An Inconstant Vision

wakarimasen

Journeyed there and back again
#21
@ralfy all good. all good... well all pretty terrible really... but my question still stands.
What do you think is going to happen? This is a thread for visualising our possible future world and the shapes of society in it.
Hit us with both barrels of your doom gun and describe what you think the world will be like in say 50 / 100 and 500 years...?

Go all Psychohistory on us.
 

João Ribeiro

Journeyed there and back again
#24
I'm on the pessimist camp. Personally I think there will be a crash and those with lands for planting and pasture won't go hungry. One thing that worries me is the possibility of Darwinism kicking in and only the fittest will survive.
So yes, I think an economic, ecologic and technological crash will happen sooner or later, our generation probably won't be around to take the hit but our kids will.
 

Sneaky Burrito

Crazy Cat Lady
Staff member
#25

Sneaky Burrito

Crazy Cat Lady
Staff member
#28
I stand corrected. I really had no idea, thanks @Sneaky Burrito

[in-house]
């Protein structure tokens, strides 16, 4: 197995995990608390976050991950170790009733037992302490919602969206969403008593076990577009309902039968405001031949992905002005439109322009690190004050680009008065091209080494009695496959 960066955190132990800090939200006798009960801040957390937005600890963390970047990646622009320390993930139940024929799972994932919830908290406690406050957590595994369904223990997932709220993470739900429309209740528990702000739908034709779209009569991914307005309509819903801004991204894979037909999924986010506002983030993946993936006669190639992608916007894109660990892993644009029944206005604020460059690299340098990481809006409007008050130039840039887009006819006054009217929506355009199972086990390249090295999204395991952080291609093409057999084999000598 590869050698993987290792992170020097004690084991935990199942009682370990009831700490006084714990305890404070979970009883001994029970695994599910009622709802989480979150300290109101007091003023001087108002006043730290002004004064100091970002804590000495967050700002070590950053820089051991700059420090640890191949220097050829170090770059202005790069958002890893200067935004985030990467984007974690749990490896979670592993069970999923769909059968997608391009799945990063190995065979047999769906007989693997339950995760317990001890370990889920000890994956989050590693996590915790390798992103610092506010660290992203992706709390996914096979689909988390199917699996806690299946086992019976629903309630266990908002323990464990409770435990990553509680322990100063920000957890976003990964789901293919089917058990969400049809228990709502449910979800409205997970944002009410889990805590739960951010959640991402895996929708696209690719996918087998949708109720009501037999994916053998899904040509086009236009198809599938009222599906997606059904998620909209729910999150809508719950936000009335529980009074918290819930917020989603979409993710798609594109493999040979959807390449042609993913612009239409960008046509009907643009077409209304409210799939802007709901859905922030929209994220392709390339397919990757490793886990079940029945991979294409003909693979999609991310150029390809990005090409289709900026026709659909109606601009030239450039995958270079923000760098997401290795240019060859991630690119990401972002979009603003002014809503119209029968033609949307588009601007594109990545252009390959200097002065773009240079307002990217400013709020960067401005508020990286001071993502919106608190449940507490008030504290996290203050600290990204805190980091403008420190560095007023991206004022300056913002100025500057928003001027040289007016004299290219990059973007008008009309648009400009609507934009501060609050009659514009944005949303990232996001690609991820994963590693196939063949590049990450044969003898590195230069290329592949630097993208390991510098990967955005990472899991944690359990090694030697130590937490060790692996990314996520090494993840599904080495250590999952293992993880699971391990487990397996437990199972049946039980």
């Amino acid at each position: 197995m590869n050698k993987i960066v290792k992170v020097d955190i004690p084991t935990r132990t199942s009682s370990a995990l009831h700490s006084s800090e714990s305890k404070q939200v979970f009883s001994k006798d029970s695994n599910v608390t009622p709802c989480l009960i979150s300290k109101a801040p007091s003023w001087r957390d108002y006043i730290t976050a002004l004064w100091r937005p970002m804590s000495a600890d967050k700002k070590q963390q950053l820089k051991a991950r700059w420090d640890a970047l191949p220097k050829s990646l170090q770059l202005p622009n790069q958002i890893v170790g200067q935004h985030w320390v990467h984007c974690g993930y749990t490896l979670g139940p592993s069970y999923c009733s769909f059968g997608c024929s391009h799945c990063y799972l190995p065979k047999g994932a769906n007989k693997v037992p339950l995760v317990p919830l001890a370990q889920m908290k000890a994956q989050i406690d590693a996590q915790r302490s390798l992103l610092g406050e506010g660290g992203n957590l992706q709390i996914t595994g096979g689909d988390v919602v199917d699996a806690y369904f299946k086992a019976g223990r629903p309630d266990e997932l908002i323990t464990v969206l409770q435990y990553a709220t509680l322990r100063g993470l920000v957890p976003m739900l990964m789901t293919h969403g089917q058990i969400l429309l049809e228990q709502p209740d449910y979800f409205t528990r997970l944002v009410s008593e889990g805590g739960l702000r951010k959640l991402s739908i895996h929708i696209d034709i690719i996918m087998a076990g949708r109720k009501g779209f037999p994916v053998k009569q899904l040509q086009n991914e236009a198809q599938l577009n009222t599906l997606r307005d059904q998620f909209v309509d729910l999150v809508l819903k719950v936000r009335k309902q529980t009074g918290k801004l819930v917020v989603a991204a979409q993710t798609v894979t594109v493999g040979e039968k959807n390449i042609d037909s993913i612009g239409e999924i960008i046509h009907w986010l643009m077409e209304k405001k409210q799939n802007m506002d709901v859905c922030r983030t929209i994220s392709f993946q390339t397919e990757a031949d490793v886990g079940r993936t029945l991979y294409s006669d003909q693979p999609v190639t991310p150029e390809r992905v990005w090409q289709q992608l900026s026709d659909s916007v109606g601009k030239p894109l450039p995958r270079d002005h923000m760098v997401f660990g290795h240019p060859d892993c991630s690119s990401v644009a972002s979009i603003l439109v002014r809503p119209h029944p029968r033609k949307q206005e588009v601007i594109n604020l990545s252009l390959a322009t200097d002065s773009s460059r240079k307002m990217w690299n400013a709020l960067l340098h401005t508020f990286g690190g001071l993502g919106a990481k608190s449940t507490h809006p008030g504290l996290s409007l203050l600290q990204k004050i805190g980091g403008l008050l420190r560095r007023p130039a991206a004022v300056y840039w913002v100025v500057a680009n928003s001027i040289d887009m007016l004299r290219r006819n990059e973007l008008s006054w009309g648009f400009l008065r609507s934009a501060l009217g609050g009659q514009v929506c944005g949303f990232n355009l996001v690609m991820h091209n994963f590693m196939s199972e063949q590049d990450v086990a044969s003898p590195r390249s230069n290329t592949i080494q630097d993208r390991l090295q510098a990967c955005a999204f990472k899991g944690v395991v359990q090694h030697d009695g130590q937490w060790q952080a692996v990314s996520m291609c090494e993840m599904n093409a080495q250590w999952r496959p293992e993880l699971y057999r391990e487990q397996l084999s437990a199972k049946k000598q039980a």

History of science of that era (what influenced Darwin, etc.) is something I'm really interested in. Took a whole class in college about it. Would read more about it except I don't seem to have a high tolerance for nonfiction these days. I'm not getting enough sleep and nonfiction puts me out better than sleeping pills ever would.
 

ralfy

Got in a fistfight with Dresden
#29
The difference is that during the early 1900s the global population was much smaller, environmental damage not that severe, the effects of global warming not yet pronounced, governments (together with police and military organizations, as well as prison and surveillance systems) not as dominant, and most people still not heavily dependent on industrialization and middle class conveniences.

In addition, life expectancy rates were much lower and infant mortality rates higher.
 

Boreas

Journeyed there and back again
Staff member
#30
The competition for scarce resources/struggle for existence thing is actually from Malthus (an influence on Darwin, to be sure).

http://en.wikipedia.org/wiki/Thomas_Robert_Malthus
I stand corrected. I really had no idea, thanks @Sneaky Burrito
I remember having to study Malthus' population models in a math class on dynamical systems. While the survival of the fittest theory and the Malthusian principle on population are related, they look at separate issues. One deals with adaptability on a generation-wise basis, the other on the equilibrium of population systems (specifically, on closed systems with finite resources, most often illustrated by the predator-prey relationship). I can certainly imagine that Malthus' work influenced Darwin.